– Bob

Further Reading

Marshall, R. W. (2015). Aliens. [online] Think Different. Available at: https://flowchainsensei.wordpress.com/2015/07/15/aliens/ [Accessed 8 May 2022].
Marshall, R. W. (2018). Alien Tech Alien Tropes. [online] Think Different. Available at: https://flowchainsensei.wordpress.com/2018/08/28/alien-tech-alien-tropes/ [Accessed 8 May 2022].
Marshall, R. W. (2018). Some Alien Tropes. [online] Think Different. Available at: https://flowchainsensei.wordpress.com/2018/09/04/some-alien-tropes/ [Accessed 8 May 2022].

There are many people who, whilst being highly competent and able as individuals, will undermine and negate all attempts to build an effective team / unit / capability.

But you don’t have to hire them. And if you inherit one, you can fire or redeploy him or her – always assuming the higher-ups choose to value the relative importance of community, esprit de corps and the social dynamic over individual skills.

What do you and your culture value more – going far together or going fast alone?

 

The Limits Of Quintessence

My dear friend Alessandro Di Gioia recently invited me to write a post on the limits of Quintessence. So here it is.

Introduction

Maybe “limits” is not the most helpful frame. Perhaps “constraints” might better suit. As far as I’m concerned, Quintessence has no limits in terms of what can be achieved (hence the name), but it sure is subject to a host of constraints holding it back from delivering on it’s potential.

There are no speed limits on the road to excellence [nor on the road to Quintessence – Ed.].

~ David W. Johnson

Elaboration

Alex subsequently elaborated on his question at my invitation:

  • When does Quintessence not apply?
  • What are the most common misinterpretations of Quintessence?
  • Quintessence is not a silver bullet because…?

When Does Quintessence Not Apply?

I propose it always applies, at least in collaborative knowledge (grey muscle) work (CKW). Generally, it applies when results are contingent on the relationships between people, and on effective cognitive function. Quintessence describes an environment, and the beliefs necessary to creating such and environment, for improved interpersonal relationships and cognitive function.

So if those things are not relevant in your context, I guess we can say that Quintessence may not apply there.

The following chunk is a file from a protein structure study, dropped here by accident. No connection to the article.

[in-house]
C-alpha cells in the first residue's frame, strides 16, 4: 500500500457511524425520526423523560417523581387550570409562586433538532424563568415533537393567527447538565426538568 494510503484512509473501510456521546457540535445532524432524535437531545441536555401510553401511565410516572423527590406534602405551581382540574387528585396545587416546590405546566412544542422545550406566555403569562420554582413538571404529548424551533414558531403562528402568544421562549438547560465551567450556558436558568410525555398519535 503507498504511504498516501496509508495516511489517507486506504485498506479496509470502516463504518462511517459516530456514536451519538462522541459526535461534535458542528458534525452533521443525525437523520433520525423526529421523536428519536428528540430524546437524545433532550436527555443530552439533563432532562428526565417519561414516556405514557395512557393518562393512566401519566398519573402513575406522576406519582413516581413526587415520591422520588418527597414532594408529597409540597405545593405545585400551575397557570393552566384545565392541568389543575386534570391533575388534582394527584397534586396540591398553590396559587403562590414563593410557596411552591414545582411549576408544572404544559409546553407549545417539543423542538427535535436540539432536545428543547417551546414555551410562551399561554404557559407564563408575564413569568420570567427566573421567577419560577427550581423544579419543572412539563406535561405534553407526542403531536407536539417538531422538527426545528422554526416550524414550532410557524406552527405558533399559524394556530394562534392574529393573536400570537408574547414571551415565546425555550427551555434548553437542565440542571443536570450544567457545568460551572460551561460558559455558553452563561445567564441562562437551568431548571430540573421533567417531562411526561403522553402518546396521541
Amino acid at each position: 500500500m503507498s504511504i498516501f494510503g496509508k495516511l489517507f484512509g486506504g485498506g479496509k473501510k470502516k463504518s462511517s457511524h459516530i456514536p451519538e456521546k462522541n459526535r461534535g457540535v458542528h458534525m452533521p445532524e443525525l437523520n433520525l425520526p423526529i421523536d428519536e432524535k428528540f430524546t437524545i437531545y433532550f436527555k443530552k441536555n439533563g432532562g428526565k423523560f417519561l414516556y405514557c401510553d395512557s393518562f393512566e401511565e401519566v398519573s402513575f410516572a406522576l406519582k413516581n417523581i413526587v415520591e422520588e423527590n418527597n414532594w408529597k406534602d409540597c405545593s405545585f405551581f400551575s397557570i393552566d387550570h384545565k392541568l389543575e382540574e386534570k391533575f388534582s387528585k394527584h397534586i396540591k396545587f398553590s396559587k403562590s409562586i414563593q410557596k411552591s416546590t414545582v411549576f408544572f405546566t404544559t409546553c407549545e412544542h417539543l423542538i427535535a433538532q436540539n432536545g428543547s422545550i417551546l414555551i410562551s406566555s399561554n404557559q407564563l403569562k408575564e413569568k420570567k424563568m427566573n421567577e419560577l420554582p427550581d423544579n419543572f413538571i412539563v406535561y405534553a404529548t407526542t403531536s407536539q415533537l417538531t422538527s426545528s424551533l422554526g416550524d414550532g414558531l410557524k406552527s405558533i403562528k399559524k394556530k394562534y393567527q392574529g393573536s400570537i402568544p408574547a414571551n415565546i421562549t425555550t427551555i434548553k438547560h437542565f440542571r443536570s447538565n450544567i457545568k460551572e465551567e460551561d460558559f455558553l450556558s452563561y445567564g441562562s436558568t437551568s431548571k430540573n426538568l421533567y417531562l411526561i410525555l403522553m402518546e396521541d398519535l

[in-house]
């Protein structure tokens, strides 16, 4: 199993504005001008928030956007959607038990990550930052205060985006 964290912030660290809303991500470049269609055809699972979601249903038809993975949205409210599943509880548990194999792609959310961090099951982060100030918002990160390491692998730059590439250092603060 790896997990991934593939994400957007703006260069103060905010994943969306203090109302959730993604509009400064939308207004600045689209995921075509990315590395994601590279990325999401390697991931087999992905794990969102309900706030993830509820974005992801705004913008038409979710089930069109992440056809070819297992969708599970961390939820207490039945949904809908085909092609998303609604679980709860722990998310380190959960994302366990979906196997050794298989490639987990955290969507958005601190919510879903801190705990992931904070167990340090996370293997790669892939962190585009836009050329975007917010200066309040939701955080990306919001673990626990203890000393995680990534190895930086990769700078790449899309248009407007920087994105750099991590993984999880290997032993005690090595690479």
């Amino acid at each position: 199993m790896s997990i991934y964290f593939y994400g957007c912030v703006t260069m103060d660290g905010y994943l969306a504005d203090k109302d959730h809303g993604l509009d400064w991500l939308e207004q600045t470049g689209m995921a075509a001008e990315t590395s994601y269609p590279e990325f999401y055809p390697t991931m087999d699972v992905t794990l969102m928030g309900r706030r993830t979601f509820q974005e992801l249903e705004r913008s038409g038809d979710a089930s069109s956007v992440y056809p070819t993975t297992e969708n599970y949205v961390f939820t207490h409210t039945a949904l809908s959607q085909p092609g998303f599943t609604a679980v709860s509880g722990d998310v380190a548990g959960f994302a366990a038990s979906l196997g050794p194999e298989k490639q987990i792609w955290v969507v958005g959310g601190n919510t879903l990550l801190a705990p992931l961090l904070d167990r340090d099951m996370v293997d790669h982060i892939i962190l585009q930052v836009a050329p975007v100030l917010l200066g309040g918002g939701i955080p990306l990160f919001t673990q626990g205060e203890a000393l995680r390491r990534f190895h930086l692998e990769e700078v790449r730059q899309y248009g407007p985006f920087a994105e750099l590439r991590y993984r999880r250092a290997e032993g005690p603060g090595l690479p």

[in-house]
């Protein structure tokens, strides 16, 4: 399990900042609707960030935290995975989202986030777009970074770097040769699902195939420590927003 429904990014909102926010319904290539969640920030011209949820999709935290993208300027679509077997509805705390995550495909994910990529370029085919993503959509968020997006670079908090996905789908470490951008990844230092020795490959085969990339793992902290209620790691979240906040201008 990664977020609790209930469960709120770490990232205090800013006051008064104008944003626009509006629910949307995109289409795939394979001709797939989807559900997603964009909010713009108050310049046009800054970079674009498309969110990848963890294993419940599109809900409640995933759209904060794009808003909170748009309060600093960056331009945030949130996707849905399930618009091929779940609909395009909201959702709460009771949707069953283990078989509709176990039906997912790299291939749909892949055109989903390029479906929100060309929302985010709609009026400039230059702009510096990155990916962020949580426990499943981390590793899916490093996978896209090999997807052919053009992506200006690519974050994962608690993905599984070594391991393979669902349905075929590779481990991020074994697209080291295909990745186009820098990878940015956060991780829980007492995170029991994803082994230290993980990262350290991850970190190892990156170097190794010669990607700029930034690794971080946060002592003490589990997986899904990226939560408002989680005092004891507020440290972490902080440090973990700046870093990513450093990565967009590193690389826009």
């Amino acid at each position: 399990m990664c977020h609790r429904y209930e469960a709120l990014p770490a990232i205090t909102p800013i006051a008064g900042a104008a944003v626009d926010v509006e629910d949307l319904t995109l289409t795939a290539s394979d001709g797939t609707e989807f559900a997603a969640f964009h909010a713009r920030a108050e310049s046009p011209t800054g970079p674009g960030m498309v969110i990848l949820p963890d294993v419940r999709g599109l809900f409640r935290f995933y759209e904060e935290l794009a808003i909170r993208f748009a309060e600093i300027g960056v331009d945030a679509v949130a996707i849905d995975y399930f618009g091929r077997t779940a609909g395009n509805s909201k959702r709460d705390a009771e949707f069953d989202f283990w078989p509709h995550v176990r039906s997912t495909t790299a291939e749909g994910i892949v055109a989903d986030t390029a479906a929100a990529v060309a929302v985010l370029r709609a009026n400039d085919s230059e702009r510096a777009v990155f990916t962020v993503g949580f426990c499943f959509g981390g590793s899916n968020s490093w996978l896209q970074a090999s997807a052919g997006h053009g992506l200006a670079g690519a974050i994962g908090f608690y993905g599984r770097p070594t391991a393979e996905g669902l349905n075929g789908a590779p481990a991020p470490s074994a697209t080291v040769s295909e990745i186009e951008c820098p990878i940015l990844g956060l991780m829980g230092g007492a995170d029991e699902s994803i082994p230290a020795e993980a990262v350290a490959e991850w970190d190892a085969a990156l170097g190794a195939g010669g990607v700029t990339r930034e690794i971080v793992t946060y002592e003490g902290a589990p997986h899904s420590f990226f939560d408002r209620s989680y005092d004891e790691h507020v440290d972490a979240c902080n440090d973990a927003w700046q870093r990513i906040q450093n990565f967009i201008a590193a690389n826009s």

What Are The Most Common Misinterpretations?

I hesitate to answer this question, as my answer will only be a guess. Yet I guess some folks may misinterpret Quintessence in the following ways:

  • It’s a method, or framework – like Scrum, Kanban, Waterfall, etc.
    It’s neither. It’s most like a blueprint or map of the landscape of beliefs (a.k.a. memeplex) within highly effective CKW organisations.
  • It’s about software development
    It’s not. It’s about folks working together, collaboratively with their brains. i.e. All CKW environments.
  • It can be handed down as an objective for the minions to implement
    It can’t. Shifting the collective assumptions and beliefs of a whole organisation (the basic premise) requires everyone to be involved, everyone to engage with surfacing and reflecting on the collective assumptions and beliefs of the organisation. In particular, those folks to whom the workforce look for cues.
  • It comes in a box
    It doesn’t. It comes in a book (two books, actually – Memeology and Quintessence). But there are no ceremonies defined, no practices required, no rules stipulated, no dogma. Just an invitation to ongoing dialogue.

Silver Bullet?

Quintessence is not a silver bullet because, although both magical (alien tech) and a solution to a long-standing problem, it’s in no way an instant solution. Becoming a Quintessential organisation is a long journey of self-discovery. Both for individuals, especially managers, and for the organisation as a whole. 

The long-standing problem it addresses is the myopia of organisations in respect of their real issues and challenges.

Closing

I hope this post has addressed the questions posed, and invites some further curiosity from y’all dear readers. AQA (All questions answered).

– Bob